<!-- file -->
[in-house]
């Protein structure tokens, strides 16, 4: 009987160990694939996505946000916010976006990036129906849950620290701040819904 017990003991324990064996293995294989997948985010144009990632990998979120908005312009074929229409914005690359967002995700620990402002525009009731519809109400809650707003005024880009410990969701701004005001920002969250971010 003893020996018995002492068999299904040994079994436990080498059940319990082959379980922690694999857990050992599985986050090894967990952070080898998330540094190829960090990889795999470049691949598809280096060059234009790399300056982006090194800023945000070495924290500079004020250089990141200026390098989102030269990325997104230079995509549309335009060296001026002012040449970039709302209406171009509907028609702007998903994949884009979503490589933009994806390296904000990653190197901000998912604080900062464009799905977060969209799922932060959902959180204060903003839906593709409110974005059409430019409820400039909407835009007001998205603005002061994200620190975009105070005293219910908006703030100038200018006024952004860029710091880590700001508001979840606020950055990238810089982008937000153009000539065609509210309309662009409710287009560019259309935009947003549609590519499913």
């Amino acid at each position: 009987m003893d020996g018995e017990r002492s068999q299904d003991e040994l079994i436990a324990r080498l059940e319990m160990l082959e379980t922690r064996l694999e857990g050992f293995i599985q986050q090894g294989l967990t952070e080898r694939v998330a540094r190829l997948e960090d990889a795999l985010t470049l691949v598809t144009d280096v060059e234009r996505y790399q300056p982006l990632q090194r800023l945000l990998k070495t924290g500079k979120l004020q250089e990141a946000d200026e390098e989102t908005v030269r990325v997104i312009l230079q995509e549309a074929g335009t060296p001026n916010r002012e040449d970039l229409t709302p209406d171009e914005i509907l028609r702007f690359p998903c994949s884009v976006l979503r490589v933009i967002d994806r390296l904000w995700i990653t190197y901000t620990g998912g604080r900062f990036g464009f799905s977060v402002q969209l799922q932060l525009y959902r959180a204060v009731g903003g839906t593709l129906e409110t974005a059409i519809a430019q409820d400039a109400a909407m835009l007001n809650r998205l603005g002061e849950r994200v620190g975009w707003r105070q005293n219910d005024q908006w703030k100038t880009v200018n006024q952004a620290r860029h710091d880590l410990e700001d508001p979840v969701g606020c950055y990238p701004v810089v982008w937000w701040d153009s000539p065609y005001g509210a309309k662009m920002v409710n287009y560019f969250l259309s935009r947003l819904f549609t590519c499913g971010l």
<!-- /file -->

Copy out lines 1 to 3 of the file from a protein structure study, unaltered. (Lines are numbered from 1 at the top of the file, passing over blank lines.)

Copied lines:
[in-house]
């Protein structure tokens, strides 16, 4: 009987160990694939996505946000916010976006990036129906849950620290701040819904 017990003991324990064996293995294989997948985010144009990632990998979120908005312009074929229409914005690359967002995700620990402002525009009731519809109400809650707003005024880009410990969701701004005001920002969250971010 003893020996018995002492068999299904040994079994436990080498059940319990082959379980922690694999857990050992599985986050090894967990952070080898998330540094190829960090990889795999470049691949598809280096060059234009790399300056982006090194800023945000070495924290500079004020250089990141200026390098989102030269990325997104230079995509549309335009060296001026002012040449970039709302209406171009509907028609702007998903994949884009979503490589933009994806390296904000990653190197901000998912604080900062464009799905977060969209799922932060959902959180204060903003839906593709409110974005059409430019409820400039909407835009007001998205603005002061994200620190975009105070005293219910908006703030100038200018006024952004860029710091880590700001508001979840606020950055990238810089982008937000153009000539065609509210309309662009409710287009560019259309935009947003549609590519499913």
């Amino acid at each position: 009987m003893d020996g018995e017990r002492s068999q299904d003991e040994l079994i436990a324990r080498l059940e319990m160990l082959e379980t922690r064996l694999e857990g050992f293995i599985q986050q090894g294989l967990t952070e080898r694939v998330a540094r190829l997948e960090d990889a795999l985010t470049l691949v598809t144009d280096v060059e234009r996505y790399q300056p982006l990632q090194r800023l945000l990998k070495t924290g500079k979120l004020q250089e990141a946000d200026e390098e989102t908005v030269r990325v997104i312009l230079q995509e549309a074929g335009t060296p001026n916010r002012e040449d970039l229409t709302p209406d171009e914005i509907l028609r702007f690359p998903c994949s884009v976006l979503r490589v933009i967002d994806r390296l904000w995700i990653t190197y901000t620990g998912g604080r900062f990036g464009f799905s977060v402002q969209l799922q932060l525009y959902r959180a204060v009731g903003g839906t593709l129906e409110t974005a059409i519809a430019q409820d400039a109400a909407m835009l007001n809650r998205l603005g002061e849950r994200v620190g975009w707003r105070q005293n219910d005024q908006w703030k100038t880009v200018n006024q952004a620290r860029h710091d880590l410990e700001d508001p979840v969701g606020c950055y990238p701004v810089v982008w937000w701040d153009s000539p065609y005001g509210a309309k662009m920002v409710n287009y560019f969250l259309s935009r947003l819904f549609t590519c499913g971010l």